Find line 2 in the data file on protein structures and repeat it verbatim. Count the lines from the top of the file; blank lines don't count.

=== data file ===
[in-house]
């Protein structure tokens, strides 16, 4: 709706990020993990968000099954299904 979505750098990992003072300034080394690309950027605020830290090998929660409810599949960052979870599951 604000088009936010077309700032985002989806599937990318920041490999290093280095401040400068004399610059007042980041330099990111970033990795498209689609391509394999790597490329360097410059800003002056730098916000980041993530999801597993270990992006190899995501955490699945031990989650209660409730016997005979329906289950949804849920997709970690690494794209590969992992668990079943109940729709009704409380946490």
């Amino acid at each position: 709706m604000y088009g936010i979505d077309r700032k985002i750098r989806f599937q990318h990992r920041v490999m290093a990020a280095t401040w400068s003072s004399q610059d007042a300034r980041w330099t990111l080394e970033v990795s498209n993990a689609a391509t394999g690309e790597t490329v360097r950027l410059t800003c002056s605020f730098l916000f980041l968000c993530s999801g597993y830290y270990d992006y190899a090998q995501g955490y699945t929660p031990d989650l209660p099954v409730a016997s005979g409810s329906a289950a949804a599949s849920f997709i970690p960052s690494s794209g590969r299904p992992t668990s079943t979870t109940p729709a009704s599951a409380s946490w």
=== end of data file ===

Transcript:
């Protein structure tokens, strides 16, 4: 709706990020993990968000099954299904 979505750098990992003072300034080394690309950027605020830290090998929660409810599949960052979870599951 604000088009936010077309700032985002989806599937990318920041490999290093280095401040400068004399610059007042980041330099990111970033990795498209689609391509394999790597490329360097410059800003002056730098916000980041993530999801597993270990992006190899995501955490699945031990989650209660409730016997005979329906289950949804849920997709970690690494794209590969992992668990079943109940729709009704409380946490």